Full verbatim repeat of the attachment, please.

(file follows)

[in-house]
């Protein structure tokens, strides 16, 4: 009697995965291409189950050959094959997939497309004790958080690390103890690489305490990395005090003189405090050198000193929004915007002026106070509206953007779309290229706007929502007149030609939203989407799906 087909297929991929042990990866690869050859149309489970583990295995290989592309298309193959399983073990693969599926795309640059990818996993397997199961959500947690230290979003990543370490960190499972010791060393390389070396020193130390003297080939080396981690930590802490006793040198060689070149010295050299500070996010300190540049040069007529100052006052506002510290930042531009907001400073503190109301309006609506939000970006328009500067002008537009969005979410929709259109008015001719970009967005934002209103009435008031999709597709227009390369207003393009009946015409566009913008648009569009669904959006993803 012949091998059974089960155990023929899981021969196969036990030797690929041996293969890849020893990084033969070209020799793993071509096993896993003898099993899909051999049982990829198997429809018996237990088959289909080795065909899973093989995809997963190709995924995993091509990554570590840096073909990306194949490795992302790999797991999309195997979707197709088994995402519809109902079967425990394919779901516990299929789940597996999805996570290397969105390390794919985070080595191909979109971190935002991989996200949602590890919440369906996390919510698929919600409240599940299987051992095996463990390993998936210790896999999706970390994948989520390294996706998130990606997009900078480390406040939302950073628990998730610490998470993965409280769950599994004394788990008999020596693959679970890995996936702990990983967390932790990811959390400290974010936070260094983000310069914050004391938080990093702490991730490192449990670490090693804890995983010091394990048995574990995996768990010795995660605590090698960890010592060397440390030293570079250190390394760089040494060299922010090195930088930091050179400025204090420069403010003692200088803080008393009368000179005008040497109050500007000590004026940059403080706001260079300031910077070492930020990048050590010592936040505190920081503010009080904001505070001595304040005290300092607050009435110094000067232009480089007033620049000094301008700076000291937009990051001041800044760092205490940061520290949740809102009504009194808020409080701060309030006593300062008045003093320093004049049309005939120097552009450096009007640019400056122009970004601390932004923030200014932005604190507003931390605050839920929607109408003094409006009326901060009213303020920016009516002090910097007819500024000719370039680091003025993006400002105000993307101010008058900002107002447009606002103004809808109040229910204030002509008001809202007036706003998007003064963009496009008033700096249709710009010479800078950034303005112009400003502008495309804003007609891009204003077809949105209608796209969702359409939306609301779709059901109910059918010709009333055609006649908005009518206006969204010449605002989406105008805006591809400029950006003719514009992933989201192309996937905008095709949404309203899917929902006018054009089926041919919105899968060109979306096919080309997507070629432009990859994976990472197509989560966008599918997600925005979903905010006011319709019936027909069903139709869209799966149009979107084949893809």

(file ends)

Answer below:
[in-house]
């Protein structure tokens, strides 16, 4: 009697995965291409189950050959094959997939497309004790958080690390103890690489305490990395005090003189405090050198000193929004915007002026106070509206953007779309290229706007929502007149030609939203989407799906 087909297929991929042990990866690869050859149309489970583990295995290989592309298309193959399983073990693969599926795309640059990818996993397997199961959500947690230290979003990543370490960190499972010791060393390389070396020193130390003297080939080396981690930590802490006793040198060689070149010295050299500070996010300190540049040069007529100052006052506002510290930042531009907001400073503190109301309006609506939000970006328009500067002008537009969005979410929709259109008015001719970009967005934002209103009435008031999709597709227009390369207003393009009946015409566009913008648009569009669904959006993803 012949091998059974089960155990023929899981021969196969036990030797690929041996293969890849020893990084033969070209020799793993071509096993896993003898099993899909051999049982990829198997429809018996237990088959289909080795065909899973093989995809997963190709995924995993091509990554570590840096073909990306194949490795992302790999797991999309195997979707197709088994995402519809109902079967425990394919779901516990299929789940597996999805996570290397969105390390794919985070080595191909979109971190935002991989996200949602590890919440369906996390919510698929919600409240599940299987051992095996463990390993998936210790896999999706970390994948989520390294996706998130990606997009900078480390406040939302950073628990998730610490998470993965409280769950599994004394788990008999020596693959679970890995996936702990990983967390932790990811959390400290974010936070260094983000310069914050004391938080990093702490991730490192449990670490090693804890995983010091394990048995574990995996768990010795995660605590090698960890010592060397440390030293570079250190390394760089040494060299922010090195930088930091050179400025204090420069403010003692200088803080008393009368000179005008040497109050500007000590004026940059403080706001260079300031910077070492930020990048050590010592936040505190920081503010009080904001505070001595304040005290300092607050009435110094000067232009480089007033620049000094301008700076000291937009990051001041800044760092205490940061520290949740809102009504009194808020409080701060309030006593300062008045003093320093004049049309005939120097552009450096009007640019400056122009970004601390932004923030200014932005604190507003931390605050839920929607109408003094409006009326901060009213303020920016009516002090910097007819500024000719370039680091003025993006400002105000993307101010008058900002107002447009606002103004809808109040229910204030002509008001809202007036706003998007003064963009496009008033700096249709710009010479800078950034303005112009400003502008495309804003007609891009204003077809949105209608796209969702359409939306609301779709059901109910059918010709009333055609006649908005009518206006969204010449605002989406105008805006591809400029950006003719514009992933989201192309996937905008095709949404309203899917929902006018054009089926041919919105899968060109979306096919080309997507070629432009990859994976990472197509989560966008599918997600925005979903905010006011319709019936027909069903139709869209799966149009979107084949893809």